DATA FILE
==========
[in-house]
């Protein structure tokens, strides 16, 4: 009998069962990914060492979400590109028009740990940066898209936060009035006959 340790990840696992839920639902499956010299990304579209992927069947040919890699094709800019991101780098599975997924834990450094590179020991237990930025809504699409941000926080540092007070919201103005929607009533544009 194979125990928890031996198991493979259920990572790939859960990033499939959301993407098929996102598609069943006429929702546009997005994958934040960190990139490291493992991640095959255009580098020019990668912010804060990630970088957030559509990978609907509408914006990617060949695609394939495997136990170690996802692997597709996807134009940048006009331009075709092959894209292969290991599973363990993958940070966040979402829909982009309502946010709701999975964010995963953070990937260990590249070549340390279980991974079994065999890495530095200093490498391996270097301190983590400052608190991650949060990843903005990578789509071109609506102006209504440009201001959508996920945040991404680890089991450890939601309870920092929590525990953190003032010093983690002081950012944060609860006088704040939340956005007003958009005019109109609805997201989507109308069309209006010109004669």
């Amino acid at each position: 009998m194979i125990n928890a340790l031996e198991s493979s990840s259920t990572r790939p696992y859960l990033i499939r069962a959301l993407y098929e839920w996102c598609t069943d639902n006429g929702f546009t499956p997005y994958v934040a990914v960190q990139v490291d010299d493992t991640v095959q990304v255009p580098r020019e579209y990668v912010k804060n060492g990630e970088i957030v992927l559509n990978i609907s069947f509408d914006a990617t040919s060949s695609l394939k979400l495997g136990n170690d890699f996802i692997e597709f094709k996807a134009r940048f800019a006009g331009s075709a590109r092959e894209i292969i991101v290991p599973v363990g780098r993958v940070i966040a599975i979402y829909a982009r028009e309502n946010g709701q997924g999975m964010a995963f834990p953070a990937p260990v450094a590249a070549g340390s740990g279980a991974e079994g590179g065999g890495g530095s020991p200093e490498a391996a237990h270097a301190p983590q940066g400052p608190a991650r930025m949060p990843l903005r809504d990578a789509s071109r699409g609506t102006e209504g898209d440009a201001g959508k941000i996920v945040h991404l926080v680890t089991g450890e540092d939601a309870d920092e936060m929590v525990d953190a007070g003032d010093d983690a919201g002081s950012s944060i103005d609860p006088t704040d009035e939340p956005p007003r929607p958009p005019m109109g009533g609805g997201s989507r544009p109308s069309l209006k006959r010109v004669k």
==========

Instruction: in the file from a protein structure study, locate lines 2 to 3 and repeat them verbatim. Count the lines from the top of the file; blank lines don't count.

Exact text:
């Protein structure tokens, strides 16, 4: 009998069962990914060492979400590109028009740990940066898209936060009035006959 340790990840696992839920639902499956010299990304579209992927069947040919890699094709800019991101780098599975997924834990450094590179020991237990930025809504699409941000926080540092007070919201103005929607009533544009 194979125990928890031996198991493979259920990572790939859960990033499939959301993407098929996102598609069943006429929702546009997005994958934040960190990139490291493992991640095959255009580098020019990668912010804060990630970088957030559509990978609907509408914006990617060949695609394939495997136990170690996802692997597709996807134009940048006009331009075709092959894209292969290991599973363990993958940070966040979402829909982009309502946010709701999975964010995963953070990937260990590249070549340390279980991974079994065999890495530095200093490498391996270097301190983590400052608190991650949060990843903005990578789509071109609506102006209504440009201001959508996920945040991404680890089991450890939601309870920092929590525990953190003032010093983690002081950012944060609860006088704040939340956005007003958009005019109109609805997201989507109308069309209006010109004669």
């Amino acid at each position: 009998m194979i125990n928890a340790l031996e198991s493979s990840s259920t990572r790939p696992y859960l990033i499939r069962a959301l993407y098929e839920w996102c598609t069943d639902n006429g929702f546009t499956p997005y994958v934040a990914v960190q990139v490291d010299d493992t991640v095959q990304v255009p580098r020019e579209y990668v912010k804060n060492g990630e970088i957030v992927l559509n990978i609907s069947f509408d914006a990617t040919s060949s695609l394939k979400l495997g136990n170690d890699f996802i692997e597709f094709k996807a134009r940048f800019a006009g331009s075709a590109r092959e894209i292969i991101v290991p599973v363990g780098r993958v940070i966040a599975i979402y829909a982009r028009e309502n946010g709701q997924g999975m964010a995963f834990p953070a990937p260990v450094a590249a070549g340390s740990g279980a991974e079994g590179g065999g890495g530095s020991p200093e490498a391996a237990h270097a301190p983590q940066g400052p608190a991650r930025m949060p990843l903005r809504d990578a789509s071109r699409g609506t102006e209504g898209d440009a201001g959508k941000i996920v945040h991404l926080v680890t089991g450890e540092d939601a309870d920092e936060m929590v525990d953190a007070g003032d010093d983690a919201g002081s950012s944060i103005d609860p006088t704040d009035e939340p956005p007003r929607p958009p005019m109109g009533g609805g997201s989507r544009p109308s069309l209006k006959r010109v004669k």